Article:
Originally Published 5.10.14 Republished 11.16
It seemed we were both getting restless, she building a nest because Spring told her to do so in her Don't-Mess-With-my-Stuff corner of her kennel, me envisioning what it would be like to actually work in my studio without the constant jabber and "contributions" of my winged critic. And so, knowing she was in good health now and Wisconsin temperatures were edging ever-so-slowly upwards, it seemed like there was no more reason to delay her freedom. The farthest she could fly in my modest studio was maybe 7 feet or so , and I was sure she longed for an open expanse of sky. I had the glass door open to the screen for weeks now so she would become accustomed to hearing outside noises, the heat was down to 60 or below. She seemed to like to forage through leaves so I asked for leaf donations from friends and was getting accustomed to cleaning out odd places looking for more leaves for Lucky to keep her busy.
By Friday May 2nd she had her last pizza pan bath, and come Saturday morning we headed dutifully out to the abandoned barn & outbuildings near our amazing electrician's house, about 2 miles away. I had a lump in my throat, and knew then this was not the easiest thing I'd ever have to do.
I've cried buckets of tears and said more goodbyes in my life than I care to think about. Anyone who has had to make "The Decision" about a beloved pet knows the heart wrenching feeling that stays with you for days or weeks or sometimes forever. These little animals, who expect so little from us but are forever attuned to our mood and ready to do nothing but please, become quite the family members. We carry on complete conversations with them and at times, they seem wiser than most humans I know. I never would have expected those characteristics out of my Lucky being a feral pigeon, but they were there anyway. There are times I was sure she modeled for the ever-popular Angry Birds, there were times I think she would have pecked my eyes out had I not been wearing glasses! But I kept my eyes intact and in all, became quite fond of the little ankle biter. When it came to say our final goodbye I thought she would sit on my arm for a momentary pause and then leap to ride the currents of the wind with joy, and never look back. As it turned out I was very wrong, I guess we were attached to each other.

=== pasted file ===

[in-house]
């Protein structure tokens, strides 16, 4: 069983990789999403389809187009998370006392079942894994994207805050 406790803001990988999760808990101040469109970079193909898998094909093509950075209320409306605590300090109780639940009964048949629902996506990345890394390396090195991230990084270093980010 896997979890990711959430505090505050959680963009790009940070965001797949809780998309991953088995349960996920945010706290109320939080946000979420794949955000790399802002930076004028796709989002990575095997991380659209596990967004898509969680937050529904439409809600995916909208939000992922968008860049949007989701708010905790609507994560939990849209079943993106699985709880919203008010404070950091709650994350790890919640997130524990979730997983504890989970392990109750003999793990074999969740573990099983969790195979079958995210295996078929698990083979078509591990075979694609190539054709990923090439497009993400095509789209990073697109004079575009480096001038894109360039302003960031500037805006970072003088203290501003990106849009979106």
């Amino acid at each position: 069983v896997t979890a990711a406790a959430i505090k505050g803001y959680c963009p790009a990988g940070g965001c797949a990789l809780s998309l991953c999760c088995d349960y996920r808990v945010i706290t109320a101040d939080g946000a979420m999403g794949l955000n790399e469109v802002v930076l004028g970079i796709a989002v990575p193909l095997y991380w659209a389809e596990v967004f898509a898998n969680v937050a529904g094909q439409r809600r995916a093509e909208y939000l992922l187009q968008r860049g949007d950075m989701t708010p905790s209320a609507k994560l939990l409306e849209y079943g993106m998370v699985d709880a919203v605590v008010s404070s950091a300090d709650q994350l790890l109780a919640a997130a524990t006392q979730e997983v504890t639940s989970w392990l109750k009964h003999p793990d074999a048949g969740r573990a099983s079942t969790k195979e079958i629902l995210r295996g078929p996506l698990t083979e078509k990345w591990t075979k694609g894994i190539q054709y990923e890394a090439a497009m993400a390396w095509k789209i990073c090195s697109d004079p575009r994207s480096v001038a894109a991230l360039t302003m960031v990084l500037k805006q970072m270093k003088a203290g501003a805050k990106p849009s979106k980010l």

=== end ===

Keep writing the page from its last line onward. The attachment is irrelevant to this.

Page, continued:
I will always know where my family members, human and pet, found their final resting place, and that is sometimes the only comfort one finds after making "The Decision" and you have said your goodbyes. I will never know anything about my Lucky Bird's life outside of the seven months she came to keep me company, through our long cold polar vortex winter. I will hope she found a suitable mate and made a real nest for real eggs. I will hope she stayed warm and in the cover of the outbuilding those first few nights she was alone. I will hope she always has food to eat and is not fodder for hawk breakfast ever again. I will hope she flies high in that bright blue sky, I will hope she somehow, in her tiny bird brain sized head and gigantic heart, understands why we had to say goodbye that warmish windy day.
And so with a heavy heart I bid Lucky Bird farewell and wish her a kind life, for she came to teach me about suffering, healing, love and compassion. She deserves a long and happy life, free from harm.
" May all beings everywhere plagued with sufferings of body and mind quickly be freed from their illnesses. May those frightened cease to be afraid, and may those bound be free. May the powerless find power, and may people think of befriending each other. May those who find themselves in trackless fearful wilderness - the children, the aged, the unprotected - be guarded by beneficent celestials, and may they swiftly attain Buddhahood." - The Buddha
Here's to you, my Lucky Bird!
Watch Lucky's release....